RALEIGH, N.C. – Rod Brind’Amour helped deliver the greatest moment in Carolina Hurricanes’ history – a Stanley Cup championship.
His next challenge is to create more memorable moments as their coach.
The captain of the Hurricanes’ 2006 Cup-winning team has his first head coaching job in the NHL, taking the next step in a career arc that during the past 18 years has brought him from team leader all the way up the coaching ladder – and all with Carolina.
“It’s a job, but it’s not,” Brind’Amour said Wednesday. “It means more to me.”
The Hurricanes gave Brind’Amour a three-year contract, with team owner Tom Dundon declining to discuss the financial terms. But Dundon did praise Brind’Amour for his willingness to put his reputation on the line while trying to things around. Carolina hasn’t made the playoffs since 2009, a nine-year drought that ranks among the longest in NHL history.
“He didn’t need the job,” Dundon said. “He’s got a good life here, he’s well respected and the risk that he’s taking with his reputation and his legacy is real.”
The Hurricanes have changed coaches three times and general managers twice since their last postseason appearance. Another of the franchise’s greats – Hall of Fame player Ron Francis, like Brind’Amour a former team captain – was stripped of the GM’s job during the season and last week had his contract terminated.
Brind’Amour said Dundon and team president Don Waddell, who also added the title of general manager during the shake-up, have “high expectations, which is huge.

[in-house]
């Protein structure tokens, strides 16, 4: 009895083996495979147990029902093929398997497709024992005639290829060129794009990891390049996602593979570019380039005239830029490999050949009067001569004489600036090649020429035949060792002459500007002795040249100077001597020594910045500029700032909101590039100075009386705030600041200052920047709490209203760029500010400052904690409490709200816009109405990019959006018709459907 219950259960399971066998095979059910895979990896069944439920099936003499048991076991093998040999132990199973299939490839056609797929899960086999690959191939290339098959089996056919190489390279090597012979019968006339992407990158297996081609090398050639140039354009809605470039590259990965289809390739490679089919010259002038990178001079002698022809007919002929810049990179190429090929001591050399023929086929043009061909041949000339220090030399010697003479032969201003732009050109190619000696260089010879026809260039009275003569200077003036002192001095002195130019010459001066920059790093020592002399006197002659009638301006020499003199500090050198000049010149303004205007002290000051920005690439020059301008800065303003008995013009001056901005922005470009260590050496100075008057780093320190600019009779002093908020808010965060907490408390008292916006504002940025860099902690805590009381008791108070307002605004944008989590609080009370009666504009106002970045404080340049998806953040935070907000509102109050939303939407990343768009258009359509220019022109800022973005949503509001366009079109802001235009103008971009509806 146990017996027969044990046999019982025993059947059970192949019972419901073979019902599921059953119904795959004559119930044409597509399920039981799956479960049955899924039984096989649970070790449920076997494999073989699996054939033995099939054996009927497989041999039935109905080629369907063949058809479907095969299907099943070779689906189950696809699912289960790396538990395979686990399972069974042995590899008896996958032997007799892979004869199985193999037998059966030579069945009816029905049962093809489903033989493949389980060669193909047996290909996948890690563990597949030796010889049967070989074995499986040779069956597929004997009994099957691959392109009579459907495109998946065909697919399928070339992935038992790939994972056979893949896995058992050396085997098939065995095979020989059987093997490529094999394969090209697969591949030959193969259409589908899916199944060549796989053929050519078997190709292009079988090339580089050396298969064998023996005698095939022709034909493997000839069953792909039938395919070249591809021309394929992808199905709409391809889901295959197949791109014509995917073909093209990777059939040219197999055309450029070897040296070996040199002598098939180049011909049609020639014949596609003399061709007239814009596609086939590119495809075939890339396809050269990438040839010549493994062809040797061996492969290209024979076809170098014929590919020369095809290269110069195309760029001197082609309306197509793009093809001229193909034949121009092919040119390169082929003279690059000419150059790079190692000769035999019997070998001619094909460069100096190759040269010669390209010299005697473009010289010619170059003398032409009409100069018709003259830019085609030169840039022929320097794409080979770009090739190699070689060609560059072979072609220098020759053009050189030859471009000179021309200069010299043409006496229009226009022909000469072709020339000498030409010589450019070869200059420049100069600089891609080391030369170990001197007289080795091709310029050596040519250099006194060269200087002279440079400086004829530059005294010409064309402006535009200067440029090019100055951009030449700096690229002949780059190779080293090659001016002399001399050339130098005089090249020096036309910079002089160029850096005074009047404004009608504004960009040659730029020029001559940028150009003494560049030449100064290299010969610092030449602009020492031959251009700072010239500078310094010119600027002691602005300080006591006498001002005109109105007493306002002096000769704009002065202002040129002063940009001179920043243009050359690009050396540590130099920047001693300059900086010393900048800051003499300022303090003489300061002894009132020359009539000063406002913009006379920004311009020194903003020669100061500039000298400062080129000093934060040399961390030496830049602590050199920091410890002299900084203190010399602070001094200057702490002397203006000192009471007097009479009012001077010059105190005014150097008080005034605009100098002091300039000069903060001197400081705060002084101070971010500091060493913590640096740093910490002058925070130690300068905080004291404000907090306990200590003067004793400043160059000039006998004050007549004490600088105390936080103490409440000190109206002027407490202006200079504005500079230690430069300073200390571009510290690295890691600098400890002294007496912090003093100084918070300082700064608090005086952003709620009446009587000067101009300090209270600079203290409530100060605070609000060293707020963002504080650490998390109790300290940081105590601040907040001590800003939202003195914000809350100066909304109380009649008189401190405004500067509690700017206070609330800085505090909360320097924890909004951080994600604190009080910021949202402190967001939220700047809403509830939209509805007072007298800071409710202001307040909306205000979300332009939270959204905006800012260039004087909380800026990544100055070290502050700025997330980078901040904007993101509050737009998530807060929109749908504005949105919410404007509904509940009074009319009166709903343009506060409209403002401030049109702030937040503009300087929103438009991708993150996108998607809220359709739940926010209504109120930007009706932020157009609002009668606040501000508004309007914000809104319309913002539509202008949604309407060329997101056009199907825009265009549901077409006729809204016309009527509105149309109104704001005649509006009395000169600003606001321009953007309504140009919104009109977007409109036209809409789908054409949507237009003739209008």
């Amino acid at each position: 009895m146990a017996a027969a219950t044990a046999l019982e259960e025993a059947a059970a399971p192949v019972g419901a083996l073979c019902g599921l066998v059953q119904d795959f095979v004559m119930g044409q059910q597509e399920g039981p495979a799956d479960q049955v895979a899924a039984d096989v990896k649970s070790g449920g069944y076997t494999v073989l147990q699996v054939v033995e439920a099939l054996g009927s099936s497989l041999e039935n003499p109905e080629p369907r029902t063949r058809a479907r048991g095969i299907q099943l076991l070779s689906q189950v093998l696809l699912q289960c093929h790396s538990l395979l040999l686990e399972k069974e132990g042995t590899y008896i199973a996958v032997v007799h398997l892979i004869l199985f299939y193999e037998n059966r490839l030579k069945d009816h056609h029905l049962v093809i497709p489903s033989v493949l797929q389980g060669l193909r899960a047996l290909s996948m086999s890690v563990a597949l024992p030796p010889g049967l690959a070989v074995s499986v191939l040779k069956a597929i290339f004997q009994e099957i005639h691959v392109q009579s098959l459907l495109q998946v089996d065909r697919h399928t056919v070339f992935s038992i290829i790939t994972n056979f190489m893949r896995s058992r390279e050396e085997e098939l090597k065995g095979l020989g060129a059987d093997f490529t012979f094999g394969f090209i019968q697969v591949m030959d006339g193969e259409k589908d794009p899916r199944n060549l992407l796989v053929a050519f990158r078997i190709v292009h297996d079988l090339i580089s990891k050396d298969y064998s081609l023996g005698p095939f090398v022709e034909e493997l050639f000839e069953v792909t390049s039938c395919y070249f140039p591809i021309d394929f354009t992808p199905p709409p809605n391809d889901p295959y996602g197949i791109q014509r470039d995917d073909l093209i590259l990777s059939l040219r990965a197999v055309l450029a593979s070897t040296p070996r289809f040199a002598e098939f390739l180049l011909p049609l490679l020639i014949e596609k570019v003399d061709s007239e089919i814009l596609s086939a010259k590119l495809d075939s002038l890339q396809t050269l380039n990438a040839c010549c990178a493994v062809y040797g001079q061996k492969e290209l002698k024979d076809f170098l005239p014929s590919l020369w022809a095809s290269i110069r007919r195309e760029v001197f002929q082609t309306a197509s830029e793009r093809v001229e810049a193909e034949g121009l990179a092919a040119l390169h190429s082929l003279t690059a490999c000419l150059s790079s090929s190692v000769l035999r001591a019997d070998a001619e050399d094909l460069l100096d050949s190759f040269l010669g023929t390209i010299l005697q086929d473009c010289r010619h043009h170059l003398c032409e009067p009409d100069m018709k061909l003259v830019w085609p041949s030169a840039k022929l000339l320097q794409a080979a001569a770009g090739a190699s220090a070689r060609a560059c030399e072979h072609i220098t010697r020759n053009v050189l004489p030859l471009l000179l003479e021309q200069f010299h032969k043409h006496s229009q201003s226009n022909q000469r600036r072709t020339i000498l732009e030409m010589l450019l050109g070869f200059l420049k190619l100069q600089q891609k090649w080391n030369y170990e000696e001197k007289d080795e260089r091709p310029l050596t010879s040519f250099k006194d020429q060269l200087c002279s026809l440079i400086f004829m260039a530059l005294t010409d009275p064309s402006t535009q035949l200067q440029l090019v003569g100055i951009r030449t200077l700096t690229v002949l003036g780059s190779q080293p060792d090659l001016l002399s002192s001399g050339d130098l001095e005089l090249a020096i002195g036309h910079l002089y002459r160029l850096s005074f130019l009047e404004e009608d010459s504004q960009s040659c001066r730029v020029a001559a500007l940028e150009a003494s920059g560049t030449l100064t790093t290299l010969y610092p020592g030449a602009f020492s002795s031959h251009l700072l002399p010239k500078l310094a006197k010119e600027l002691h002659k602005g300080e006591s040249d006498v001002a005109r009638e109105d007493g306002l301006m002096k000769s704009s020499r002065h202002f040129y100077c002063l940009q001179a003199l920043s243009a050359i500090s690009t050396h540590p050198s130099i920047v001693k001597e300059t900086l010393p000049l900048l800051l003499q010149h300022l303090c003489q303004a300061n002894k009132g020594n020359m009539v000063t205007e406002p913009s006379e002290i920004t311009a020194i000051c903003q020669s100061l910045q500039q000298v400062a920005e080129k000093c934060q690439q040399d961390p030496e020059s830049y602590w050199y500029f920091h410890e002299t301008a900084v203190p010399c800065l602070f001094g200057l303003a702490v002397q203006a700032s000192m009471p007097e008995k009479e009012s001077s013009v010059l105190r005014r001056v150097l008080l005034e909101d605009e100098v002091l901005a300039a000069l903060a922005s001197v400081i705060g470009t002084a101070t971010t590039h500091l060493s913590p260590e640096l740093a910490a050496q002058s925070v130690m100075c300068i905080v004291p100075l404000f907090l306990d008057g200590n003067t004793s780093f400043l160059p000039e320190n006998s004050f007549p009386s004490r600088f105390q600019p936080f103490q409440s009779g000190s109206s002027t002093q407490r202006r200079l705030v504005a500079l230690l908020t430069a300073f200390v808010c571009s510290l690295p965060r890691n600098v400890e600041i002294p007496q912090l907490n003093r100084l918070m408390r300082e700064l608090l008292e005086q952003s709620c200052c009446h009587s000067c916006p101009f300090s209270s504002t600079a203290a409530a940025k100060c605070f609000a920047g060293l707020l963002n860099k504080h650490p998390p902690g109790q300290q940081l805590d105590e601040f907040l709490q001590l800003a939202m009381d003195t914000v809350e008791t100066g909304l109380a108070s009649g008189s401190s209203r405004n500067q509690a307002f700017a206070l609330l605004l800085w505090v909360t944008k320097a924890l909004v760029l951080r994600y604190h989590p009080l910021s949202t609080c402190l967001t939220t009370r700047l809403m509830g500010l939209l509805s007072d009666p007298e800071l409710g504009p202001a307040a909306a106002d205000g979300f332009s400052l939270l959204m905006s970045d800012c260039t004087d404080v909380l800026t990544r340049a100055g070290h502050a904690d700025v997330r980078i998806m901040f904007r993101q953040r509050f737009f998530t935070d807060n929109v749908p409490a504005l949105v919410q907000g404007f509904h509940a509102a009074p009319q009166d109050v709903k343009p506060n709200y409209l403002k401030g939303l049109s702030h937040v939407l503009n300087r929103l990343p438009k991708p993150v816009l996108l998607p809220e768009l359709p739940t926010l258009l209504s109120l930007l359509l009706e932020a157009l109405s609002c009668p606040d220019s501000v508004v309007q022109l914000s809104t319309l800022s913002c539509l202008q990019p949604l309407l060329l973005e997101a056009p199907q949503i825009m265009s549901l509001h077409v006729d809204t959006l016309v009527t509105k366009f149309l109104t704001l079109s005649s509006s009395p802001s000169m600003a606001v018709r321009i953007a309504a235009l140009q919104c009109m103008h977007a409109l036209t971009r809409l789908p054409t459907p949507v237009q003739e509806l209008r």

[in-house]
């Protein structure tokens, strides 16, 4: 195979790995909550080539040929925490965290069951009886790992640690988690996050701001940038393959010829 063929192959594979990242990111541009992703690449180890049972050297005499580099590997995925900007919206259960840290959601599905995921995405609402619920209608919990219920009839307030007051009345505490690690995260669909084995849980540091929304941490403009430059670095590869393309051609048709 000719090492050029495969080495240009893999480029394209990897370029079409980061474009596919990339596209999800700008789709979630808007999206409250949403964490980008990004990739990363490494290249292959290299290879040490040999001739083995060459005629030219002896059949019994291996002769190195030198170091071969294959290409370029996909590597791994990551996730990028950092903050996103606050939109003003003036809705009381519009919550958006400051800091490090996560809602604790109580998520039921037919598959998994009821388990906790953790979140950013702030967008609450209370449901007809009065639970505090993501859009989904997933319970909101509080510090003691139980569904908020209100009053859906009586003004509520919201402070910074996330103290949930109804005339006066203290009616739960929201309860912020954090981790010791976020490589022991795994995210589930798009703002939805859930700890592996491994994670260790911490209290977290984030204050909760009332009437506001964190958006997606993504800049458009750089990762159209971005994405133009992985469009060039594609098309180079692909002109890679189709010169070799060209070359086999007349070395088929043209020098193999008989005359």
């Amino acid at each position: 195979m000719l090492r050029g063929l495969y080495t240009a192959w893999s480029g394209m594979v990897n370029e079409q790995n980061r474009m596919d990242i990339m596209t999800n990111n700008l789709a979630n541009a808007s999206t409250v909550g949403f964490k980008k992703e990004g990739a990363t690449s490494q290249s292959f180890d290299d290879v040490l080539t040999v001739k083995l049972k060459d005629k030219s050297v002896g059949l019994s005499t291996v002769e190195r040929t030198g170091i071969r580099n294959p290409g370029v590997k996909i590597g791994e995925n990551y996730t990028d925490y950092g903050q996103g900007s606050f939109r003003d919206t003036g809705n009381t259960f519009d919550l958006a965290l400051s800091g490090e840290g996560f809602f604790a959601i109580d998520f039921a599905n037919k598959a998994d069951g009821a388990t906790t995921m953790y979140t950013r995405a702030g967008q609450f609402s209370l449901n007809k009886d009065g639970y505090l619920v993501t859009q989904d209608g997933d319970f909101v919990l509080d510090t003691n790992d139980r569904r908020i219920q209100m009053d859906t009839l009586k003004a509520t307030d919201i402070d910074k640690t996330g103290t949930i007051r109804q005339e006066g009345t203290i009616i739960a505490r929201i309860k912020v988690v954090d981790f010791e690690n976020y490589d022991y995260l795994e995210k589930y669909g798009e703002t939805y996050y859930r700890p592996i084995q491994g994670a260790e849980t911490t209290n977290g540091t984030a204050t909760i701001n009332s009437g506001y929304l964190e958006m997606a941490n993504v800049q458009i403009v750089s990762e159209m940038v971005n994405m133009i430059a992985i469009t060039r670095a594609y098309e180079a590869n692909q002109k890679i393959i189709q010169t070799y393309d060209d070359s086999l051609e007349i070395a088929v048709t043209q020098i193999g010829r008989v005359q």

“For whatever reason, our expectations have fallen a little bit here, and we need to raise those,” he added.
He also wants to raise the effort level from the players, pledging to push them in much the same way he pushed his teammates during his time as team captain.
“We have a lot of guys in that room that need to give more,” he said. “I think there’s more there. … They didn’t produce the way they could produce. … We’re going to demand more from our players, at the end of the day, and I think they want that.”
That’s an approach that helped turn the Hurricanes into winners before, and now he wants to see if it will work again.
Brind’Amour came in Carolina in January 2000 in a trade with Philadelphia – and never left. He helped lead the Hurricanes to the Stanley Cup final in 2002, ascended to the captaincy before the 2005-06 season and ended that year by becoming the first Carolina player to hoist the Cup – in the process, creating the franchise’s signature image that remains on display throughout PNC Arena.
“There are guys that wear the C,” former teammate Aaron Ward said, “and there are guys that ARE the C.”
The two-time Selke Award winner as the NHL’s best defensive forward retired in 2010 and ranks third in club history in assists (299), fourth in points (473) and fifth in games played (694). His post-playing career began in a front-office position – director of forwards development – but became an assistant coach in 2011, first for Paul Maurice, then Kirk Muller and Bill Peters – who opted out of the final year of his contract, creating the opportunity for Brind’Amour.
“I actually remember asking (then-GM Jim Rutherford) at the time, ‘Hey, put me upstairs with you,’ and he kept pushing me down” toward a future in coaching, Brind’Amour said. “It’s the closest thing to playing. … You’re in the fight with the guys. I felt like it’s something I have a passion for, and the more I got into it … I wanted to take a chance on taking charge. I stuck my neck out, and here we are.”
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